Tag Archives: A Year of READING Dangerously

Year of READING Dangerously: #5 Of Mice and Men

Of Mice and Men, by John Steinbeck has been banned or challenged since its publication in 1937.

Of Mice and Men

Parents wishing to ban the book from the Community High School of Normal, Illinois in  2003  give a typical challenge:

the novel … contains “racial slurs, profanity, violence, and does not represent traditional values.” [120 Banned Books]

And it does, but this relatively short piece of fiction is also a terrific bit of lit.

Steinbeck wrote it as a ‘novel-play’ in three acts with two chapters (or scenes) in each act. So it isn’t surprising that the Of Mice and Men has been adapted for the stage, screen (large and small) and radio. It has even been turned into an opera. The dialog certainly reads like a dramatic stage play. It is gritty and hard scrabbled like the men to utter it.

On our matrix of why a book might be banned Of Mice and Men checks lots of boxes: Racism, Offensive Language, Alcohol, Sexually Explicit, Political Viewpoint, and Violence.

Steinbeck’s utopian dream for Lenny and George of one day owning their own little farm, of living off the land and not being beholding to a boss has been called out by some.

Censors claim that the novel contains crude heroes who speak vulgar language and whose experience exhibit a sadly deficient social system in the United States  [Ibid]

The book was challenged in Chattanooga, Tennessee, because “Steinbeck is known to have had an anti-buisness attitude.” [Ibid]



A Year of READING Dangerously: # 3. The Chocolate War



The Chocolate War

The Chocolate War (Photo credit: Wikipedia)

My commute to work is a half an hour each way, so I’m always on the look out for a good book on tape to make the ride more enjoyable. When the library offered Robert Cormier‘s The Chocolate War as an audio book I snapped it up. I’d read The Chocolate War as a teenager, a few years after the book was published in 1974, and I’d seen the 1988 movie, but I’d forgotten how relentlessly tense and tightly written the story is.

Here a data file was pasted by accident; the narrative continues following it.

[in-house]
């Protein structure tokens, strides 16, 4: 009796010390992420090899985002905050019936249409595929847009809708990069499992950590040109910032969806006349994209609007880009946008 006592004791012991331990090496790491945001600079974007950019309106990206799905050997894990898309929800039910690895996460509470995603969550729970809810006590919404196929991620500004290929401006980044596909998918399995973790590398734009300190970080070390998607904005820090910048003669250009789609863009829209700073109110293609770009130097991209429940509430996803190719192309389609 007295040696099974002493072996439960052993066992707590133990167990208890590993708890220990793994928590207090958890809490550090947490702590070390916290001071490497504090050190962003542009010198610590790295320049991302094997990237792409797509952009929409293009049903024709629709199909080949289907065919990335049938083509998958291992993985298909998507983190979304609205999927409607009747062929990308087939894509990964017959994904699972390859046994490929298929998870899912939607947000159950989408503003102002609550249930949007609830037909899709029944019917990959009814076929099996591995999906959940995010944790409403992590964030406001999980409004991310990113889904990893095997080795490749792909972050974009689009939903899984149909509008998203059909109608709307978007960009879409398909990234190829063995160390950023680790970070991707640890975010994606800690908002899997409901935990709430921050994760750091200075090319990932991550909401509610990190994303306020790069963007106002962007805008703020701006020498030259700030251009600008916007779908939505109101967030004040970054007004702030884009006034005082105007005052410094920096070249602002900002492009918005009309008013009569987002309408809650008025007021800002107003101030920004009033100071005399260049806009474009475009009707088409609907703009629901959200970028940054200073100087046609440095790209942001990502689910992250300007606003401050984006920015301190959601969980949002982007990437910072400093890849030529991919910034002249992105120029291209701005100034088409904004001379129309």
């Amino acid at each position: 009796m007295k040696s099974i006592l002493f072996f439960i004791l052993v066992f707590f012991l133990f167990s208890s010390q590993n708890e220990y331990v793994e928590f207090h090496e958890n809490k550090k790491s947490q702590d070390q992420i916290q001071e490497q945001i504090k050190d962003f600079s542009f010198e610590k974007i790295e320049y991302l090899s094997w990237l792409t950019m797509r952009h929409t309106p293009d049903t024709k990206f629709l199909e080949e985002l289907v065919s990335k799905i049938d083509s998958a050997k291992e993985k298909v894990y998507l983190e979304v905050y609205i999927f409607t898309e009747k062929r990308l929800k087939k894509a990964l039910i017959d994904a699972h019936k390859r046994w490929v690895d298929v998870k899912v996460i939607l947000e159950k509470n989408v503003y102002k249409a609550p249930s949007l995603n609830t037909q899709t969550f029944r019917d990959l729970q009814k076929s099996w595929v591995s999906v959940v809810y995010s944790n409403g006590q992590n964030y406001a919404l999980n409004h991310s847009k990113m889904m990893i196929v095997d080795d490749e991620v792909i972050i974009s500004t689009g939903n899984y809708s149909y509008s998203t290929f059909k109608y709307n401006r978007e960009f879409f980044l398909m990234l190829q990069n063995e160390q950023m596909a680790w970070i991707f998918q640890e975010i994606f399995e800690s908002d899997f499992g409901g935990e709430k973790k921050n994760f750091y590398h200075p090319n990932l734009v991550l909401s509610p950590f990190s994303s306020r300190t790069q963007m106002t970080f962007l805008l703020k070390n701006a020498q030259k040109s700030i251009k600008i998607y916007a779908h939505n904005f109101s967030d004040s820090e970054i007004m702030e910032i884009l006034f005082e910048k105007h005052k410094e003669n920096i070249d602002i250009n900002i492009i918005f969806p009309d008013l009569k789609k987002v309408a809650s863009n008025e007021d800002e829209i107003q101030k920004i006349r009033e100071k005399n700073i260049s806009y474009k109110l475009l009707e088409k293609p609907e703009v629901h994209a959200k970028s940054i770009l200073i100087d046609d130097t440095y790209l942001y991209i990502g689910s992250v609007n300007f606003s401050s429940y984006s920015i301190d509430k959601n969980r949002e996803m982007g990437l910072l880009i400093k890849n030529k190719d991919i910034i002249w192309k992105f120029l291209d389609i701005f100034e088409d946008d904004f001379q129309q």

The book was challenged because of its unflattering portrayal private Catholic high school, where the weaker boys are bullied not only by the brothers who run the school but by a shadow organization of students called the vigils.

For example, in 1984 The Chocolate War along with another of Cormier’s books, I am Cheese was challenged in New York for being:

Humanistic and destructive of religious and moral beliefs and of national spirit. [120 Banned Books pg 85.]

It has also been banned for Violence, Offensive Language and Sexual Content.

Film poster for The Chocolate War - Copyright ...

Film poster for The Chocolate War – Copyright 1988, Management Company Entertainment Group (MCEG) (Photo credit: Wikipedia)

A Year of READING Dangerously: #20 King and King

Cover art of King & King

Cover art of King & King


King & King is a children’s book  written and illustrated by Dutch collaborators, Linda de Haan and Stern Nijland. It was translated to English and saw its first US publication in 2002. On the brightly illustrated pages we find the story of an aging (and grumpy) queen who has ruled many years and wants to retire. Evidently the prince, her only heir needs to get married before he can take over ruling the country, and he has never met a girl who he loved enough to want to marry.


She made up her mind that the prince would marry and become king before the end of the summer. [– King & King]


Even the Royal Kitty gets in on the match making. Soon all the available princesses are assembled at the gate. But no one seems to fit …until the page announces “Princess Madeleine and her brother, Prince Lee.” The two princes take one look at each other and it is love at first sight.

The book has been translated into 8 languages, has spawned a sequel (King & King & Family) and has been made into a play.

The reason the book was banned / challenged: Homosexuality, Unsuited for age  group.

Groups such as Mass Resistance objected to having the book read in school. While Oklahoma limited access to the book (and other books containing homosexual content) to the Adult Section of libraries.


The last image in the book is of the two kings kissing.

The last image in the book is of the two kings kissing.